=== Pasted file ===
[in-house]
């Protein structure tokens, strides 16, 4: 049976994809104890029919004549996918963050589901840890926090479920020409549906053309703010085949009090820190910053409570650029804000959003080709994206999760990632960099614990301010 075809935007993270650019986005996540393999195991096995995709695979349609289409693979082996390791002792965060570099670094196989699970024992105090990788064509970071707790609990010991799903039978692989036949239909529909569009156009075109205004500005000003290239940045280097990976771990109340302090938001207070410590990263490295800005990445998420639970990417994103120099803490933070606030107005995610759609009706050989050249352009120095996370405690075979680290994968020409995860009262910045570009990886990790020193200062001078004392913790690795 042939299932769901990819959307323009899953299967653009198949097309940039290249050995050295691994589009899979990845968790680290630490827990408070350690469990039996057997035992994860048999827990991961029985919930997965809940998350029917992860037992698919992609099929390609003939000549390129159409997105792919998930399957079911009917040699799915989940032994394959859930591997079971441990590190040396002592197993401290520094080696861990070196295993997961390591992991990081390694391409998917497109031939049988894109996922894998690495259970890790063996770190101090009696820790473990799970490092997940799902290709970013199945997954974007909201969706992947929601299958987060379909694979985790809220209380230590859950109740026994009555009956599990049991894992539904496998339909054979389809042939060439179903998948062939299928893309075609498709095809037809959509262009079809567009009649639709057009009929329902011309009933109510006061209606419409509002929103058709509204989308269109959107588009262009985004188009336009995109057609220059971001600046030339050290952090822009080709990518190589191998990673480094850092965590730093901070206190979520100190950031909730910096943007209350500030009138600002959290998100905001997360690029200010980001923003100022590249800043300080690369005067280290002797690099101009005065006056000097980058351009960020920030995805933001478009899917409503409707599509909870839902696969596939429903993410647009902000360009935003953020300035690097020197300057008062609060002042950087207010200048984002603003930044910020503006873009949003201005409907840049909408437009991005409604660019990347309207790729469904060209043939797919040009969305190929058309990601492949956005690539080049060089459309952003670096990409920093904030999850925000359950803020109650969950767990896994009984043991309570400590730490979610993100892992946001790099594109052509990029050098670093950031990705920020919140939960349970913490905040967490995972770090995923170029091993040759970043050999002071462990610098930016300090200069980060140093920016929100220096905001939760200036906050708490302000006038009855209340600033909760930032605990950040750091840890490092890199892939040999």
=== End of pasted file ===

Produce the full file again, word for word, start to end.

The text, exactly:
[in-house]
């Protein structure tokens, strides 16, 4: 049976994809104890029919004549996918963050589901840890926090479920020409549906053309703010085949009090820190910053409570650029804000959003080709994206999760990632960099614990301010 075809935007993270650019986005996540393999195991096995995709695979349609289409693979082996390791002792965060570099670094196989699970024992105090990788064509970071707790609990010991799903039978692989036949239909529909569009156009075109205004500005000003290239940045280097990976771990109340302090938001207070410590990263490295800005990445998420639970990417994103120099803490933070606030107005995610759609009706050989050249352009120095996370405690075979680290994968020409995860009262910045570009990886990790020193200062001078004392913790690795 042939299932769901990819959307323009899953299967653009198949097309940039290249050995050295691994589009899979990845968790680290630490827990408070350690469990039996057997035992994860048999827990991961029985919930997965809940998350029917992860037992698919992609099929390609003939000549390129159409997105792919998930399957079911009917040699799915989940032994394959859930591997079971441990590190040396002592197993401290520094080696861990070196295993997961390591992991990081390694391409998917497109031939049988894109996922894998690495259970890790063996770190101090009696820790473990799970490092997940799902290709970013199945997954974007909201969706992947929601299958987060379909694979985790809220209380230590859950109740026994009555009956599990049991894992539904496998339909054979389809042939060439179903998948062939299928893309075609498709095809037809959509262009079809567009009649639709057009009929329902011309009933109510006061209606419409509002929103058709509204989308269109959107588009262009985004188009336009995109057609220059971001600046030339050290952090822009080709990518190589191998990673480094850092965590730093901070206190979520100190950031909730910096943007209350500030009138600002959290998100905001997360690029200010980001923003100022590249800043300080690369005067280290002797690099101009005065006056000097980058351009960020920030995805933001478009899917409503409707599509909870839902696969596939429903993410647009902000360009935003953020300035690097020197300057008062609060002042950087207010200048984002603003930044910020503006873009949003201005409907840049909408437009991005409604660019990347309207790729469904060209043939797919040009969305190929058309990601492949956005690539080049060089459309952003670096990409920093904030999850925000359950803020109650969950767990896994009984043991309570400590730490979610993100892992946001790099594109052509990029050098670093950031990705920020919140939960349970913490905040967490995972770090995923170029091993040759970043050999002071462990610098930016300090200069980060140093920016929100220096905001939760200036906050708490302000006038009855209340600033909760930032605990950040750091840890490092890199892939040999």